Case In Point
Accrual of Service or Seniority Based on “Days Worked” is Not Discriminatory, Tribunal Rules
Date: May 24, 2016
The Human Rights Tribunal of Ontario (HRTO) recently issued a decision of particular interest to employers with groups of employees who, although covered by a collective agreement, accrue service or seniority based on days of active work.
The Limestone District School Board employed casual employees who were covered by a CUPE collective agreement. Casual employees had sporadic hours of work and were used to fill in for absent regular employees. The collective agreement stated that casual employees were not entitled to accrue seniority. Instead, they accrued service based on the “days worked” as a casual employee.
The Applicant was a casual Educational Assistant and then became a casual Caretaker. During her tenure as a casual employee, she took two pregnancy/parental leaves and had a series of unrelated sick leaves, during which times she did not accrue service, since these were not “days worked.” The Applicant became a regular part-time Caretaker and was then entitled to accrue seniority and to be credited with her “days worked” as a casual employee towards her newly acquired seniority.
The Applicant claimed that it was discriminatory and contrary to the Human Rights Code (Code) for the Board and the collective agreement to have denied her any ability to accrue service while on statutory or sick leaves.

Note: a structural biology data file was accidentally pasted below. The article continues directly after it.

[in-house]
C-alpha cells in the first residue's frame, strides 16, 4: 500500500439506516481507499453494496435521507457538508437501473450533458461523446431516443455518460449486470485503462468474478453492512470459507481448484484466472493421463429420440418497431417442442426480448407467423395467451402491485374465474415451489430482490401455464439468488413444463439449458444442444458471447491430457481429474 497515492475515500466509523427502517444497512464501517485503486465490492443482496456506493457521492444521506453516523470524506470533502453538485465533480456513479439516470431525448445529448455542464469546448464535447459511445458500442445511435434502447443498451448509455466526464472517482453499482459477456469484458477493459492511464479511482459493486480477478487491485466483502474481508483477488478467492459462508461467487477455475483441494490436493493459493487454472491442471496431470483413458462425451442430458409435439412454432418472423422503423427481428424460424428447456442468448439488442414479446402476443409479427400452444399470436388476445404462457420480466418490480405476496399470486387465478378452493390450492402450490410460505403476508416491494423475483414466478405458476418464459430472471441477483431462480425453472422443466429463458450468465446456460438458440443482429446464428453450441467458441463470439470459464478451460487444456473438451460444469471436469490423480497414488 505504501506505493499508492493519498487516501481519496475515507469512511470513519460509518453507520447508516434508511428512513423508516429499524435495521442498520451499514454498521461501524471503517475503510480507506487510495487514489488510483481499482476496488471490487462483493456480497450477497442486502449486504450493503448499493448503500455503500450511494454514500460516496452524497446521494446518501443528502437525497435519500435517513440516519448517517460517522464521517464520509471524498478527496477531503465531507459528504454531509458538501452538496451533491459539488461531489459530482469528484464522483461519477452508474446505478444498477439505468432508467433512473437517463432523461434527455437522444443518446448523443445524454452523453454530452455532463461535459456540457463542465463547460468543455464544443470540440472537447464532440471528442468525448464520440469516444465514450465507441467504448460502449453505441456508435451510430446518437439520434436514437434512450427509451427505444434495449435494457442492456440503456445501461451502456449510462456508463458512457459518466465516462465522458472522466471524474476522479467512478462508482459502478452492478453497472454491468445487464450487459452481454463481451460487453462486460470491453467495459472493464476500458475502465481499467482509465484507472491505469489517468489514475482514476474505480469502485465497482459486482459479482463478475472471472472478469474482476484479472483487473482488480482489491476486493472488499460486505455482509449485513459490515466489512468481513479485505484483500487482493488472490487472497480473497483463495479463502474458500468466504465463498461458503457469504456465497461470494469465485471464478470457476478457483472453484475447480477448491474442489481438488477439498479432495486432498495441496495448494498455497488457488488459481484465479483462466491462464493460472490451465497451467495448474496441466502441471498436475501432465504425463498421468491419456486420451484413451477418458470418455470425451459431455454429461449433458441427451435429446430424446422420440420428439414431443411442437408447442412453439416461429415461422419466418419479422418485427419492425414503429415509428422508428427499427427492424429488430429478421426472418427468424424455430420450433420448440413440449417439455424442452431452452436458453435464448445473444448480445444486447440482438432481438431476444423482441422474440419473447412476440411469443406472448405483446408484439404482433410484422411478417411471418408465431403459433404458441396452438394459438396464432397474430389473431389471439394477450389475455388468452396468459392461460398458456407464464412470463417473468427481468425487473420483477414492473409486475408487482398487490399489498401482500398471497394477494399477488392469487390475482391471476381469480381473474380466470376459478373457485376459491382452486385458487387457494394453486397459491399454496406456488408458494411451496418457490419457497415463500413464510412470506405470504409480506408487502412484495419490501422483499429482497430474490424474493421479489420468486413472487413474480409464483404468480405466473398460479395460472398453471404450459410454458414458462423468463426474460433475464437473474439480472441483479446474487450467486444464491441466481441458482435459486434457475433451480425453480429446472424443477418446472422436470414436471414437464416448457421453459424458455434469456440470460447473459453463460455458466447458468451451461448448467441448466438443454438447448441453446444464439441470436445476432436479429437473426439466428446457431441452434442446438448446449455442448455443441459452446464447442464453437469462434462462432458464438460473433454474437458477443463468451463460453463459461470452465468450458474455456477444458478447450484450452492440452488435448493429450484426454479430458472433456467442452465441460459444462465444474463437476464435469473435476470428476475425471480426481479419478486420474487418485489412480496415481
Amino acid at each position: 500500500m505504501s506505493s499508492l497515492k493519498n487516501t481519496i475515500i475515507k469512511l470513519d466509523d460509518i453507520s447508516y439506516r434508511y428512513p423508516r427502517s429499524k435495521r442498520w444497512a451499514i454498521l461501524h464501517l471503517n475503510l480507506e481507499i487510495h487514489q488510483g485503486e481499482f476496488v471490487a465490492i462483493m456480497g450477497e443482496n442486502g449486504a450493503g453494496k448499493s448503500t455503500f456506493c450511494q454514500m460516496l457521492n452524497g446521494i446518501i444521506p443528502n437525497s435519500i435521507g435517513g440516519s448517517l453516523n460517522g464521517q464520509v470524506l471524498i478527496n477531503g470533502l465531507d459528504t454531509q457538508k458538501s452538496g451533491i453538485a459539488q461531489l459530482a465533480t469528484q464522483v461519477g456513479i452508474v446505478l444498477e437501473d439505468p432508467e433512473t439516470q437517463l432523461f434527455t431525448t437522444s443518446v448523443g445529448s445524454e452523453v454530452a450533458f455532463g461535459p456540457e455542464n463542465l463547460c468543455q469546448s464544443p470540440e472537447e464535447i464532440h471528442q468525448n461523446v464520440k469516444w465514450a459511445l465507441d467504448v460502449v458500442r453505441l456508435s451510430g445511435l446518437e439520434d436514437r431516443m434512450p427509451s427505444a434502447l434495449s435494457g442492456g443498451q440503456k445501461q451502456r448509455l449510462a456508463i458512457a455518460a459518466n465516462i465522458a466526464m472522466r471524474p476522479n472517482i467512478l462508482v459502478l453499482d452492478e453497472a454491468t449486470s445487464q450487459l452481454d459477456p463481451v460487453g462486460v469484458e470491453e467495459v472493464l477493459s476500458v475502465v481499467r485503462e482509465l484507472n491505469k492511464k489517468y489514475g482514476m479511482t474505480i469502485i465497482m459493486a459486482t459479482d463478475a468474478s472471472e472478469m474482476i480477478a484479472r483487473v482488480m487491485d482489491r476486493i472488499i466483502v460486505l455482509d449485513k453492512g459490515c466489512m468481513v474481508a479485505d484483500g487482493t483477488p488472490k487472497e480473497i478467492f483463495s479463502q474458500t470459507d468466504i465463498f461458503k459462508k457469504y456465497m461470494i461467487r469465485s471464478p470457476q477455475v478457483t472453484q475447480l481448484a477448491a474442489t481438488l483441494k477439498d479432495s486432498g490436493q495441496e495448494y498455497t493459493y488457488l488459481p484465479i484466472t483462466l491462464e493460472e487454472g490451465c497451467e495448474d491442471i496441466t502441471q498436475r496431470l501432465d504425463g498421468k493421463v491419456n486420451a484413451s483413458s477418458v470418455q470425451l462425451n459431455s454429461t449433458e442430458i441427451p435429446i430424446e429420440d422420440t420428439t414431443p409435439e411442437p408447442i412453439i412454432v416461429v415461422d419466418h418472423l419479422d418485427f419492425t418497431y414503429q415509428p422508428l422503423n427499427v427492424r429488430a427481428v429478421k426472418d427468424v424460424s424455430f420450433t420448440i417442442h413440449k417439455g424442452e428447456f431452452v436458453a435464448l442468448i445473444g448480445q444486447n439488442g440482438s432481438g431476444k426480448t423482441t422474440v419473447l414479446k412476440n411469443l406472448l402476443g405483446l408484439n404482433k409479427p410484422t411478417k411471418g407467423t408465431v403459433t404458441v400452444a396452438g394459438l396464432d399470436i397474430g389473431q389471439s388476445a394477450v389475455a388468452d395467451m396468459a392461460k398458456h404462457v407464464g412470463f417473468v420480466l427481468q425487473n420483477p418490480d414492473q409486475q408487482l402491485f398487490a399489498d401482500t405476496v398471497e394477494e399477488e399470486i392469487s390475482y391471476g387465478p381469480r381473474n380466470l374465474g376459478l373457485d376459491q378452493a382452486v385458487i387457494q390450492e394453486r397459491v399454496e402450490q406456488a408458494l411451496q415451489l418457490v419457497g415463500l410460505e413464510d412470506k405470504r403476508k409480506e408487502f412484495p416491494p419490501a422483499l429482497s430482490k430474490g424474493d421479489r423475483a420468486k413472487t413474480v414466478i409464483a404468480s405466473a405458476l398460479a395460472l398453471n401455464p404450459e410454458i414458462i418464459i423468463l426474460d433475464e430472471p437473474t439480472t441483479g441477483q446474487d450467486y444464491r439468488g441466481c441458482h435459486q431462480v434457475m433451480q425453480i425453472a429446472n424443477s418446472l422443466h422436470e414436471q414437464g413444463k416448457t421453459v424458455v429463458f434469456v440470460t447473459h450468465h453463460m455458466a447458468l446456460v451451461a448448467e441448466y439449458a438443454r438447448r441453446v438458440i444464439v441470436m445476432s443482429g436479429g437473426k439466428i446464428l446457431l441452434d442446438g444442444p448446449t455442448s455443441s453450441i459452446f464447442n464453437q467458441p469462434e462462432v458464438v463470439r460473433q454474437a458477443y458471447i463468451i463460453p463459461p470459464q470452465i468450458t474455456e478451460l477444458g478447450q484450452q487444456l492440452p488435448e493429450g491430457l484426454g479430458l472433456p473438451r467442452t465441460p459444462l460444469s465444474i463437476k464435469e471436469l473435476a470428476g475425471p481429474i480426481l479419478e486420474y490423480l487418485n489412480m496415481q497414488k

The Board argued that the accrual of “days worked” as a casual employee was negotiated with and agreed upon by CUPE as an appropriate method of service accrual for a casual employee. Given the sporadic and unpredictable nature of casual work, this was a reasonable method of service accrual. The Board also argued that accruing service based on “days worked” as a casual employee was not discriminatory, in that the days a casual employee did not work could be due to a variety of reasons, and not specific to any of the prohibited grounds of discrimination.
Significantly, the HRTO adopted the Board’s argument that failure to accrue service for days not worked, regardless of the reason for not working, was not discrimination contrary to the Code.
This case was argued by Vince Panetta of our Kingston office. For more information on this case or related matters, please contact Vince or your regular Hicks Morley lawyer.
Bender v. Limestone District School Board, 2016 HRTO 557 (CanLII)